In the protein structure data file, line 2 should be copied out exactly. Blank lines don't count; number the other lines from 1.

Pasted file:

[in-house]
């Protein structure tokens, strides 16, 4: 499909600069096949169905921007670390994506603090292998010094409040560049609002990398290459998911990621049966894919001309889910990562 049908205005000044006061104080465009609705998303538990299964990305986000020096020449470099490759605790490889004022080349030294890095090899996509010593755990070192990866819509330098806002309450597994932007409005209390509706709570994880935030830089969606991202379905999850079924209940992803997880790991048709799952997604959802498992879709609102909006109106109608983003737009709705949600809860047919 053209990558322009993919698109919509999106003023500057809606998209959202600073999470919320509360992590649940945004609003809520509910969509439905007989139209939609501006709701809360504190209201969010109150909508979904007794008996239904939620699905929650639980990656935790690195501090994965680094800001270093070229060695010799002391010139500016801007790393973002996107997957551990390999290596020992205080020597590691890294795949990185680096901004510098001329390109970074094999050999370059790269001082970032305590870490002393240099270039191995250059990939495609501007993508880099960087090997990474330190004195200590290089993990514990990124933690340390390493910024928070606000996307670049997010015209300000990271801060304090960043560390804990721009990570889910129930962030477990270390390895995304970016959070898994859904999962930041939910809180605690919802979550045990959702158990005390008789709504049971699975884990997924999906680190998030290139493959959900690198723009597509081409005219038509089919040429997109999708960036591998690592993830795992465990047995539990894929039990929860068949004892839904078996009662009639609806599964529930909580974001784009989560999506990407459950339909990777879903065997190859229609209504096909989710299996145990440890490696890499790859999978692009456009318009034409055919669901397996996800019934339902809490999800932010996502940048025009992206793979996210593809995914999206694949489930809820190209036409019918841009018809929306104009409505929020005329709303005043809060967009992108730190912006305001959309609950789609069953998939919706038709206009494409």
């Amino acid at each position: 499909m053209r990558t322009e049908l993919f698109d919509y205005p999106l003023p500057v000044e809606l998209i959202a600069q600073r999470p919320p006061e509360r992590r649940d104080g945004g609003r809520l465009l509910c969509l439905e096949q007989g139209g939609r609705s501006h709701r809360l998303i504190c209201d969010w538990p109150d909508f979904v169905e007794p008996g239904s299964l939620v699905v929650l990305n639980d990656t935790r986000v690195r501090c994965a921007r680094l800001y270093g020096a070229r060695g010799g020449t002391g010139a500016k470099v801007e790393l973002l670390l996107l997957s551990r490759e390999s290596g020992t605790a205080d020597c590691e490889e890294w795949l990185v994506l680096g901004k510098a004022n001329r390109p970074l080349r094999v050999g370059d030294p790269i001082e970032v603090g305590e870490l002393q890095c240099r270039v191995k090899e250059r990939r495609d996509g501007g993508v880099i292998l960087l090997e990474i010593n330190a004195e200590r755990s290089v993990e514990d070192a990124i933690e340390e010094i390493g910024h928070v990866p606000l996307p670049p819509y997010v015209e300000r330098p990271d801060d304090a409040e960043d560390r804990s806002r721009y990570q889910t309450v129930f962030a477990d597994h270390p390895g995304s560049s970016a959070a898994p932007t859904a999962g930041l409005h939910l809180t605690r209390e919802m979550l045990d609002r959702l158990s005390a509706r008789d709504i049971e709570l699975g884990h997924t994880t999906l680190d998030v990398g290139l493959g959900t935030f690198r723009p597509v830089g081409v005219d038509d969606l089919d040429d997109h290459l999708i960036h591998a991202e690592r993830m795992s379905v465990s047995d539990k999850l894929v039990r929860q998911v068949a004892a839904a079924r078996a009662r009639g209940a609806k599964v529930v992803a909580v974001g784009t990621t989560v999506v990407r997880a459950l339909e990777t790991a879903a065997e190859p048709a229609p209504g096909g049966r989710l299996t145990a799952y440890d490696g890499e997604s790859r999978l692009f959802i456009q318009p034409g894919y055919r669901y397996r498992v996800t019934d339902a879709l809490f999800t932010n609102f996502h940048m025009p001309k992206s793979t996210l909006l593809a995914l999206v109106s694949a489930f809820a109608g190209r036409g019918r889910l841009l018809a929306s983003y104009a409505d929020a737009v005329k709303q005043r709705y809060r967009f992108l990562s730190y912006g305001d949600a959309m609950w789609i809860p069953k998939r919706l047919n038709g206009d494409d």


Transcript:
């Protein structure tokens, strides 16, 4: 499909600069096949169905921007670390994506603090292998010094409040560049609002990398290459998911990621049966894919001309889910990562 049908205005000044006061104080465009609705998303538990299964990305986000020096020449470099490759605790490889004022080349030294890095090899996509010593755990070192990866819509330098806002309450597994932007409005209390509706709570994880935030830089969606991202379905999850079924209940992803997880790991048709799952997604959802498992879709609102909006109106109608983003737009709705949600809860047919 053209990558322009993919698109919509999106003023500057809606998209959202600073999470919320509360992590649940945004609003809520509910969509439905007989139209939609501006709701809360504190209201969010109150909508979904007794008996239904939620699905929650639980990656935790690195501090994965680094800001270093070229060695010799002391010139500016801007790393973002996107997957551990390999290596020992205080020597590691890294795949990185680096901004510098001329390109970074094999050999370059790269001082970032305590870490002393240099270039191995250059990939495609501007993508880099960087090997990474330190004195200590290089993990514990990124933690340390390493910024928070606000996307670049997010015209300000990271801060304090960043560390804990721009990570889910129930962030477990270390390895995304970016959070898994859904999962930041939910809180605690919802979550045990959702158990005390008789709504049971699975884990997924999906680190998030290139493959959900690198723009597509081409005219038509089919040429997109999708960036591998690592993830795992465990047995539990894929039990929860068949004892839904078996009662009639609806599964529930909580974001784009989560999506990407459950339909990777879903065997190859229609209504096909989710299996145990440890490696890499790859999978692009456009318009034409055919669901397996996800019934339902809490999800932010996502940048025009992206793979996210593809995914999206694949489930809820190209036409019918841009018809929306104009409505929020005329709303005043809060967009992108730190912006305001959309609950789609069953998939919706038709206009494409």